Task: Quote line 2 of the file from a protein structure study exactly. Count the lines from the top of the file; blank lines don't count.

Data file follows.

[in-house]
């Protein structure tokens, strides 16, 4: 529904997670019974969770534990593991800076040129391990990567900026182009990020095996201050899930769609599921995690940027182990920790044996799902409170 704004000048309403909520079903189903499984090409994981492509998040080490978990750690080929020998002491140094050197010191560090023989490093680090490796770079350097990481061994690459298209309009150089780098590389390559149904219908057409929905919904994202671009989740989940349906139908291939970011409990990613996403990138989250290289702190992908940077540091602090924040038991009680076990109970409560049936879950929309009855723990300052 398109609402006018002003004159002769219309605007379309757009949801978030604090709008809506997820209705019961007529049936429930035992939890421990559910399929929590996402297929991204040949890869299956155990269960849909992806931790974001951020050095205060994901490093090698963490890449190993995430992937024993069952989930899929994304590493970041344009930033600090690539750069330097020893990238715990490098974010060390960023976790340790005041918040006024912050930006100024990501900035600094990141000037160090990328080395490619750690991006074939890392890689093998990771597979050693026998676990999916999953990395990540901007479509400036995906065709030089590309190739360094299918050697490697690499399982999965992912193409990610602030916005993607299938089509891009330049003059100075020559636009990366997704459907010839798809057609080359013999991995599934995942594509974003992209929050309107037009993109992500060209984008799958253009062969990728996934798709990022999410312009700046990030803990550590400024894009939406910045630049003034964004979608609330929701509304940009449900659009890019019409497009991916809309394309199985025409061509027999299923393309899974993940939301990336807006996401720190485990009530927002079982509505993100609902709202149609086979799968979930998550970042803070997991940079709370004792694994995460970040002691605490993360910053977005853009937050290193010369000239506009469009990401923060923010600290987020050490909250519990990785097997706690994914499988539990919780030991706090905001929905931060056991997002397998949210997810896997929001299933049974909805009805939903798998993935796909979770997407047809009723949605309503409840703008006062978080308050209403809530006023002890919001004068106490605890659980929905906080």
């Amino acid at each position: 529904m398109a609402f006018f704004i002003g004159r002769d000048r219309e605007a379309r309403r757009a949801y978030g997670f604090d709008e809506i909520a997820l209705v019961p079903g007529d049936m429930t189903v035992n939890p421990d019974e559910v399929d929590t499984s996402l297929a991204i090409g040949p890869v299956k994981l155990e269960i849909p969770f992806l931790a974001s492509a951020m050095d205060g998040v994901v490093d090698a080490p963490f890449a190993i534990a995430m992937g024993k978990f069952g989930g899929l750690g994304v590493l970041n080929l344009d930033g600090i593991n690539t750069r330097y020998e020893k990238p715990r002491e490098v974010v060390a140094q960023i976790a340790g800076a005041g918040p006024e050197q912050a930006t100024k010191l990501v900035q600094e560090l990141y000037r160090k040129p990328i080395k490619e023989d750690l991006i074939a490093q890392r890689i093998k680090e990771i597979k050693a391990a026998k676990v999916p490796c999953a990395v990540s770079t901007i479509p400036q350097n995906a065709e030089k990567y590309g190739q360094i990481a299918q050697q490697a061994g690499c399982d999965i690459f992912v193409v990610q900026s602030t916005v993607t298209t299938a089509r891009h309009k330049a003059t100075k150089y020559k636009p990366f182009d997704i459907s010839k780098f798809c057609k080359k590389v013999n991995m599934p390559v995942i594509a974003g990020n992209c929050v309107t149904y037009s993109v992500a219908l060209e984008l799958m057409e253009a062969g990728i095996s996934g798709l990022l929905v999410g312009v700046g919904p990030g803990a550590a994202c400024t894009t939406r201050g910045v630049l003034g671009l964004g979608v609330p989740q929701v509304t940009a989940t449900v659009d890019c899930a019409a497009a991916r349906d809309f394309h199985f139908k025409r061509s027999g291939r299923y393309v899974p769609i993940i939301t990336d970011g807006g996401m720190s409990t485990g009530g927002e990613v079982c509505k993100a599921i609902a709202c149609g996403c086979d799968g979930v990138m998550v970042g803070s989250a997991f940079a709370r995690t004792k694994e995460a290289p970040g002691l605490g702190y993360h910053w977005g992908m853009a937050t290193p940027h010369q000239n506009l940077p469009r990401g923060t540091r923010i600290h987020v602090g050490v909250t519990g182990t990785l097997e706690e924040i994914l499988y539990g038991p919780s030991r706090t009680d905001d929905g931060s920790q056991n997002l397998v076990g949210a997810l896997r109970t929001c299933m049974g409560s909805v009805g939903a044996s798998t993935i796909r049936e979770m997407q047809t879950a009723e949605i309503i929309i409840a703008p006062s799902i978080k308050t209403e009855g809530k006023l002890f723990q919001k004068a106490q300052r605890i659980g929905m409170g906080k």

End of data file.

């Protein structure tokens, strides 16, 4: 529904997670019974969770534990593991800076040129391990990567900026182009990020095996201050899930769609599921995690940027182990920790044996799902409170 704004000048309403909520079903189903499984090409994981492509998040080490978990750690080929020998002491140094050197010191560090023989490093680090490796770079350097990481061994690459298209309009150089780098590389390559149904219908057409929905919904994202671009989740989940349906139908291939970011409990990613996403990138989250290289702190992908940077540091602090924040038991009680076990109970409560049936879950929309009855723990300052 398109609402006018002003004159002769219309605007379309757009949801978030604090709008809506997820209705019961007529049936429930035992939890421990559910399929929590996402297929991204040949890869299956155990269960849909992806931790974001951020050095205060994901490093090698963490890449190993995430992937024993069952989930899929994304590493970041344009930033600090690539750069330097020893990238715990490098974010060390960023976790340790005041918040006024912050930006100024990501900035600094990141000037160090990328080395490619750690991006074939890392890689093998990771597979050693026998676990999916999953990395990540901007479509400036995906065709030089590309190739360094299918050697490697690499399982999965992912193409990610602030916005993607299938089509891009330049003059100075020559636009990366997704459907010839798809057609080359013999991995599934995942594509974003992209929050309107037009993109992500060209984008799958253009062969990728996934798709990022999410312009700046990030803990550590400024894009939406910045630049003034964004979608609330929701509304940009449900659009890019019409497009991916809309394309199985025409061509027999299923393309899974993940939301990336807006996401720190485990009530927002079982509505993100609902709202149609086979799968979930998550970042803070997991940079709370004792694994995460970040002691605490993360910053977005853009937050290193010369000239506009469009990401923060923010600290987020050490909250519990990785097997706690994914499988539990919780030991706090905001929905931060056991997002397998949210997810896997929001299933049974909805009805939903798998993935796909979770997407047809009723949605309503409840703008006062978080308050209403809530006023002890919001004068106490605890659980929905906080």